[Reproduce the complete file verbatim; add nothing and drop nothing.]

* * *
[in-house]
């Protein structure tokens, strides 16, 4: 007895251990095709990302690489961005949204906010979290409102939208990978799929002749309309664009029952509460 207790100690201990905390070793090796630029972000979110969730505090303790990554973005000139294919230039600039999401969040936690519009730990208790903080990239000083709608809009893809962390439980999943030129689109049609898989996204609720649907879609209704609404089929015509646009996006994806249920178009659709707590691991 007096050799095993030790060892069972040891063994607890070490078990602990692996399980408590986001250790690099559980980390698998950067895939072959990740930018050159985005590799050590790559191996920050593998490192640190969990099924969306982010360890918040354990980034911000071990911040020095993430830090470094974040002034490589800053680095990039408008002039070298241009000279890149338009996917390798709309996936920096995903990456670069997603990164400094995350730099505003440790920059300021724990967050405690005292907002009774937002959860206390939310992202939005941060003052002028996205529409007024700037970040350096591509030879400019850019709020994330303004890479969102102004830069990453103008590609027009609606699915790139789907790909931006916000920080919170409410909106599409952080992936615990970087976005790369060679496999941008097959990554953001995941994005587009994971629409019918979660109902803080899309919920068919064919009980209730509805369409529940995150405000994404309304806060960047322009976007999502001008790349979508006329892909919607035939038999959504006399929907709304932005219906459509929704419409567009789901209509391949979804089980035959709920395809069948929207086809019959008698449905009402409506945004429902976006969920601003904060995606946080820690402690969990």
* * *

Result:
[in-house]
């Protein structure tokens, strides 16, 4: 007895251990095709990302690489961005949204906010979290409102939208990978799929002749309309664009029952509460 207790100690201990905390070793090796630029972000979110969730505090303790990554973005000139294919230039600039999401969040936690519009730990208790903080990239000083709608809009893809962390439980999943030129689109049609898989996204609720649907879609209704609404089929015509646009996006994806249920178009659709707590691991 007096050799095993030790060892069972040891063994607890070490078990602990692996399980408590986001250790690099559980980390698998950067895939072959990740930018050159985005590799050590790559191996920050593998490192640190969990099924969306982010360890918040354990980034911000071990911040020095993430830090470094974040002034490589800053680095990039408008002039070298241009000279890149338009996917390798709309996936920096995903990456670069997603990164400094995350730099505003440790920059300021724990967050405690005292907002009774937002959860206390939310992202939005941060003052002028996205529409007024700037970040350096591509030879400019850019709020994330303004890479969102102004830069990453103008590609027009609606699915790139789907790909931006916000920080919170409410909106599409952080992936615990970087976005790369060679496999941008097959990554953001995941994005587009994971629409019918979660109902803080899309919920068919064919009980209730509805369409529940995150405000994404309304806060960047322009976007999502001008790349979508006329892909919607035939038999959504006399929907709304932005219906459509929704419409567009789901209509391949979804089980035959709920395809069948929207086809019959008698449905009402409506945004429902976006969920601003904060995606946080820690402690969990």